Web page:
Nickels and Dimes Come at a Cost

Hotel resort fees. Airplane seat selection fees. Mobile phone plan termination fees. All of us from time to time find ourselves grappling with a myriad of fees that seem to nibble away at our hard-earned money.

From overdraft fees and ATM surcharges to low account balance fees and in-person service charges, the practice of “nickel and diming” has become increasingly important to banks’ bottom lines as sticky “non-interest income” that helps stabilize swings in earnings. However, the consequences of these seemingly small charges can add up to a significant burden and unintended consequences.

In 2022, Americans paid a staggering $8 billion in overdraft fees alone, with 10% of the population falling victim to these charges annually. And it’s not just the megabanks that are behind this. The Brookings Institution presented a report to Congress where one bank serving military veterans earned between 75% – 100% of its profit from overdraft fees. This raises a critical question: Is it time for banks to reconsider padding the bottom line with such nuisance charges?

Opaque and Exasperating

Overdraft Fees

One of the major issues with these fees is their hidden nature. While many clients are aware of certain charges, the complexity and diversity of fees often make it challenging to keep track. Overdraft and insufficient funds fees, for example, can catch clients off guard, leading to unexpected financial setbacks. It feels fundamentally wrong that someone buying, say an apple for $1 could instead pay $36 for it after a $35 overdraft fee. Then there is the practice of reordering transactions to process the largest withdrawal first, causing others in smaller amounts to overdraft in a domino effect, maximizing the number of overdraft charges. Add to that “extended” overdraft fees that incur additional charges for failing to cover previous overdrafts. This lack of transparency erodes trust between consumers and financial institutions, fostering an environment where clients feel exploited rather than supported.

ATM Surcharges

ATM withdrawal surcharges further contribute to the frustration. The convenience of accessing cash from any ATM comes at a price, with fees imposed not only by the ATM owner, but by the person’s own bank. These charges, often ranging from a few dollars to more significant amounts, are generally not a problem in private banking. But for those making smaller withdrawals, more frequently, they can add up to extraordinary expenses simply to access one’s own money.

Low Account Balance Fees

Another questionable practice is the imposition of low account balance fees. While banks argue that these fees incentivize clients to maintain a healthy account balance, they feel rather like an oil company charging extra if you run low on gas, likely more effective at breeding resentment than driving profit.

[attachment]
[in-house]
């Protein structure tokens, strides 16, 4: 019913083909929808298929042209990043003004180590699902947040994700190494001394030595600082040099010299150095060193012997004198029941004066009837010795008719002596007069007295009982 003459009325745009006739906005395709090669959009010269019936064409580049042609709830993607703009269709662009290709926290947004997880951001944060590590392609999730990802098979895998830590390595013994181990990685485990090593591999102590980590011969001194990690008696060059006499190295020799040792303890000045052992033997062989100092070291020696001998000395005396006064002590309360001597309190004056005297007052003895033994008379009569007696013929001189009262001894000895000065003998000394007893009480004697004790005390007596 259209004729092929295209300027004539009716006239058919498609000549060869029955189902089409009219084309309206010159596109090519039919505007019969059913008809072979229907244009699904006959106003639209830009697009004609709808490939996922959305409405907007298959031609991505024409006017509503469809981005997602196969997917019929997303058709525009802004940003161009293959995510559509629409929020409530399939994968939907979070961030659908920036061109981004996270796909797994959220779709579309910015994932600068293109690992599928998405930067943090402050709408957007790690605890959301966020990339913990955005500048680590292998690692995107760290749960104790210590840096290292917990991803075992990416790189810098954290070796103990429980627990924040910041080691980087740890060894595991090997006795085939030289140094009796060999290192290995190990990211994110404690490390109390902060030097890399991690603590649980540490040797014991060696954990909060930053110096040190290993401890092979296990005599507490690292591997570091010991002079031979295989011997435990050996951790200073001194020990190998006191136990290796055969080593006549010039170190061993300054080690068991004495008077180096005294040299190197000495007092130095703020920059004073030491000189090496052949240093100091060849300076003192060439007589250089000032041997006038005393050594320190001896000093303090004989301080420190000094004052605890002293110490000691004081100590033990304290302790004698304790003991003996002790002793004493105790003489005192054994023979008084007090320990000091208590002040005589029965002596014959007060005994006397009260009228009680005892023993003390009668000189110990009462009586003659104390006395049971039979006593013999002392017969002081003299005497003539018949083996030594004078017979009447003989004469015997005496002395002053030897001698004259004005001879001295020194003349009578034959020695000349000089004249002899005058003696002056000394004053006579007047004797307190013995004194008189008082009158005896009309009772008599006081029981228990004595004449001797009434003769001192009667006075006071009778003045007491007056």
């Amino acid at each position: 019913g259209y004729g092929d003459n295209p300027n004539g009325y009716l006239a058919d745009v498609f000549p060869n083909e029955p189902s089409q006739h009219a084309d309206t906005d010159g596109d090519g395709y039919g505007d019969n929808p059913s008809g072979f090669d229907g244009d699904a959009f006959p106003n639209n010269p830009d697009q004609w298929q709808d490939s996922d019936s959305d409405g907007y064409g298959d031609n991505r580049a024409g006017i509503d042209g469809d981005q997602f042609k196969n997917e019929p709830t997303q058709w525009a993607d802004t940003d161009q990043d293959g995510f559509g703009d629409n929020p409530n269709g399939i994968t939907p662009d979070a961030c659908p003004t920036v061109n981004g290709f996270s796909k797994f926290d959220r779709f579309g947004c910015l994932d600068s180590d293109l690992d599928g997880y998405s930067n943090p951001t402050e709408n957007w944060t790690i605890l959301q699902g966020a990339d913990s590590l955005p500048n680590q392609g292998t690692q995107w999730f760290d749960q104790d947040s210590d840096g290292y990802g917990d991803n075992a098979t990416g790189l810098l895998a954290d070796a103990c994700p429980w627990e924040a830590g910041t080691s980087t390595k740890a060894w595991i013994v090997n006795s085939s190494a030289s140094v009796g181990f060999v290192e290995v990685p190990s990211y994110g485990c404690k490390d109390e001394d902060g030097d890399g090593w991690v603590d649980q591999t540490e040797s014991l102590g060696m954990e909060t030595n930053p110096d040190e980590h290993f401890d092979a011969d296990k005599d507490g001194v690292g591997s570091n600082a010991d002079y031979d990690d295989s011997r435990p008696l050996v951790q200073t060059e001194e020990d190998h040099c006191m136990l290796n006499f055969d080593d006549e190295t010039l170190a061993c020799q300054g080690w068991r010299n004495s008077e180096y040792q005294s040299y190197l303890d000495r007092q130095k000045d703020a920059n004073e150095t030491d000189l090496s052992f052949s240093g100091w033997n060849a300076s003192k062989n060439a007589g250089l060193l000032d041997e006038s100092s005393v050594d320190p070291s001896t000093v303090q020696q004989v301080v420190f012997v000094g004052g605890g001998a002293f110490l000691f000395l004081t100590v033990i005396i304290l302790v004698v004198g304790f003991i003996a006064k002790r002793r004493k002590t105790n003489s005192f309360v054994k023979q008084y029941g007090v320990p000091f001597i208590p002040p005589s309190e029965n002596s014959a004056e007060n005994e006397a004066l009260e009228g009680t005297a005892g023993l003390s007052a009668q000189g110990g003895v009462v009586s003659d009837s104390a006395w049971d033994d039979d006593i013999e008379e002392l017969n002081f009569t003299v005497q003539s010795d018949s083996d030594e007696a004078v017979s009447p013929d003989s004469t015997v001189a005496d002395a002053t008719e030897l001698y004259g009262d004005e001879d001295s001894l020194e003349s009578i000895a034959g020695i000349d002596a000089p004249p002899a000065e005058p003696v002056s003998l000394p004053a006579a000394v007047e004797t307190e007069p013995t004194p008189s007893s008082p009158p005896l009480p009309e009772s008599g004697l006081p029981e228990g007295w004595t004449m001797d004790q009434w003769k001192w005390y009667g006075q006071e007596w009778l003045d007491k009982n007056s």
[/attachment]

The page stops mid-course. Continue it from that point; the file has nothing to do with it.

Double Cycle Interest

On the credit card side, double cycle interest is a practice where interest is charged on the average daily balance of the current and previous billing cycles — even when an earlier balance had been paid down. Yes, it is as convoluted as it sounds, and serves only to enflame the obvious sense of exploitation.

Fees to See a Real Person

In-person service fees are yet another aspect of nickel-and-diming that raises eyebrows. Charging people for the privilege of interacting with a fellow human teller seems antithetical to the concept of client service. As banks continue to invest in digital banking platforms, it’s essential to strike a balance between automation and personal service.

From Excess to Regulation

This January, the Consumer Financial Protection Bureau (CFPB) issued a new proposal to treat overdraft fees as credit programs subject to scrutiny to validate that fees align with the actual cost of providing the service. While it’s still just a proposal, rest assured that over time every example in this article will trigger a new regulatory regime of rules, supervision, documentation requirements and employee training to combat it.

There is a better path. Take commercial banking fees as an example.Up-to-date technology and trustworthy transaction processing require more human support behind the scenes than most could imagine. This is why the best practice among banks is that the banking relationship on the whole is sufficient to drive revenue to cover the cost of wire rooms, transaction clearing, data security, compliance requirements etc. Where this is not possible or the needs of the client rightly exceed the revenue that can be realized from their deposits alone, the business will compensate the bank with fees that are transparently disclosed. The best banks work with their commercial clients to find the right mix of revenue and support that will mitigate expense to the business while providing the services needed.

The prevalence of nickel-and-diming practices raises serious ethical and financial concerns. The hidden nature of these fees, coupled with their cumulative impact, has far-reaching consequences both in the expense and the level of client trust and satisfaction. Banks have a fresh opportunity to self-regulate by reassessing their fee structures, prioritizing transparency and fairness. There’s no faster way to obviate the need for new – possible onerous – regulations than creating a healthier and more equitable financial environment for all.

Avatar photo

Russell Holland
President and CEO


You have reached a website outside of Fieldpoint Private.

If you would like to leave Fieldpoint Private, please confirm below.

Continue | Go Back